Mae Sam Laeb was an odd little border town consisting of only one dusty street containing a few little shops. These shops sold all sorts of odds and ends from army supplies to live fish from an aquarium! An equal oddment of people were on the street, from hardy looking men to saffron-clothed monks and little children just come home from school (wherever that was).
Even odder was a huge carp breathing its last, seemingly abandoned after being weighed.
The poor bug-eyed fella was simply left on the concrete to gasp its way to death. I felt so sorry for it.
The real purpose of stopping here was to sign in with the Thai border guard as it was hard to monitor the border, especially at night. I wondered what they’d do with our details and how they’d find out about any mischief we’d get up to anyway. I unashamedly asked the very obliging men in uniform for a picture. They seemed fairly pleased to have their pictures taken, though I didn’t get their address to send them a copy!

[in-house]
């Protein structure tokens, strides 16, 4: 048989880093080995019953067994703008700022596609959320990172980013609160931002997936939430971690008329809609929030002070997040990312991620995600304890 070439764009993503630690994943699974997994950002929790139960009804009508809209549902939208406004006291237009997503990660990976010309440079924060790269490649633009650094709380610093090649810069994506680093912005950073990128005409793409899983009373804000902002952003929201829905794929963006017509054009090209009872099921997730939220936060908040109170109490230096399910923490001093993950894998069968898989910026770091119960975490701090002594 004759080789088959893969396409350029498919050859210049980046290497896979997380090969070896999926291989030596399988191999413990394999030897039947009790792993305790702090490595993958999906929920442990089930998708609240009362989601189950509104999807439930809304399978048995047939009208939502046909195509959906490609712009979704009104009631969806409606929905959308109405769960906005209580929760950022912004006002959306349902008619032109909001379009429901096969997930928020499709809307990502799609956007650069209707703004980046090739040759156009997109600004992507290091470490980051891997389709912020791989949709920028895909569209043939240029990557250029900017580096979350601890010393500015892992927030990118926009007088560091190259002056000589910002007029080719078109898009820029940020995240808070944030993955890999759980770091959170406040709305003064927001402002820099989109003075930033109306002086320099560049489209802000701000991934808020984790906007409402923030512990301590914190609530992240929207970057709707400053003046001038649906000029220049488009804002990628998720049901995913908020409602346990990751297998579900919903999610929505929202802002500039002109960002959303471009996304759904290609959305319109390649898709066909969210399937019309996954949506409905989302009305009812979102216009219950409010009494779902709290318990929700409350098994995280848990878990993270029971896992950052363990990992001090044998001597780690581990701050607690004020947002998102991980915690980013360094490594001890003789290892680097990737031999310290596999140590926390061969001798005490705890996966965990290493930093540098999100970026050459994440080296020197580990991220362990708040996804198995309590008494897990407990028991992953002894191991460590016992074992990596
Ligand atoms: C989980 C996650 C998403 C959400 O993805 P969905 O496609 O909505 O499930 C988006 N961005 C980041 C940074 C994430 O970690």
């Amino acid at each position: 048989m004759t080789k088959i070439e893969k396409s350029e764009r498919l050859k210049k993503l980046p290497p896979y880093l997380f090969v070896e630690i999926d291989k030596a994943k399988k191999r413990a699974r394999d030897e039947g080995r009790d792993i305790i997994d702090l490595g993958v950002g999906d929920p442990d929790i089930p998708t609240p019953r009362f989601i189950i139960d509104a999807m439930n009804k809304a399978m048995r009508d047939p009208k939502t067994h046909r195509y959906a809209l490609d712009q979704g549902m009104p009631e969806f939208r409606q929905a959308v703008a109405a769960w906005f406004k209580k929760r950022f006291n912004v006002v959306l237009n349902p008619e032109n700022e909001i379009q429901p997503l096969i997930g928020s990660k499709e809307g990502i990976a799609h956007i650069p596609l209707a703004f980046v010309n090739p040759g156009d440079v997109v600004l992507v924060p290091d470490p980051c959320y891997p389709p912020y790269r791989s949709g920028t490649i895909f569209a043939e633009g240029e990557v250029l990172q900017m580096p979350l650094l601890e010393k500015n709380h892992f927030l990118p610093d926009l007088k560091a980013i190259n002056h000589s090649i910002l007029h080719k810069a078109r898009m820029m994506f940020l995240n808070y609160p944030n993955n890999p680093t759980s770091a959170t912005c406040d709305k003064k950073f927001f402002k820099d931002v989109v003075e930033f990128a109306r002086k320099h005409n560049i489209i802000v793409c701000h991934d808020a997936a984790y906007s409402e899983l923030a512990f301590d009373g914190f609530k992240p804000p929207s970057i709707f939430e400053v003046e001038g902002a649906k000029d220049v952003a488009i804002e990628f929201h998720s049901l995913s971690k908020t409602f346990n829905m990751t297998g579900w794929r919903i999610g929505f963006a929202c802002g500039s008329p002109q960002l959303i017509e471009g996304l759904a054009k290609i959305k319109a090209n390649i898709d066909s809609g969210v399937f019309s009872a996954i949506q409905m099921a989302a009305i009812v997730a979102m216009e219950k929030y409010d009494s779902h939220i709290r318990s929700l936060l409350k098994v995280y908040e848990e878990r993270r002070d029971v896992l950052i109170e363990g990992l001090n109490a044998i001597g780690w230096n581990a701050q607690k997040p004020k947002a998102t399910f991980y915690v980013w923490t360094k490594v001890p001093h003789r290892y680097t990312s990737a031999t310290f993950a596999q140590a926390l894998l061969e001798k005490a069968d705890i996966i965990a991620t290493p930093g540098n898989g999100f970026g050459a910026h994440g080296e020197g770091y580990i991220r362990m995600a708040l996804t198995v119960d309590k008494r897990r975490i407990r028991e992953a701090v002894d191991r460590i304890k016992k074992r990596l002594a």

After Jare and Kiat took away fried rice in styrofoam boxes for lunch (a yet odder start to our back to basics nature trek), we waited at the pier for a public boat to go down the Salawin River.
This time there weren’t chickens but motorbike and children instead.
The views were very beautiful as the river wound past lots of forested slopes, much more rugged and impressive than any other Southeast Asian river I’ve been on.
It was also strange to look on the other side of the river: the Burmese side controlled by Karen rebels. It was dotted with little huts — outposts of the Karen army.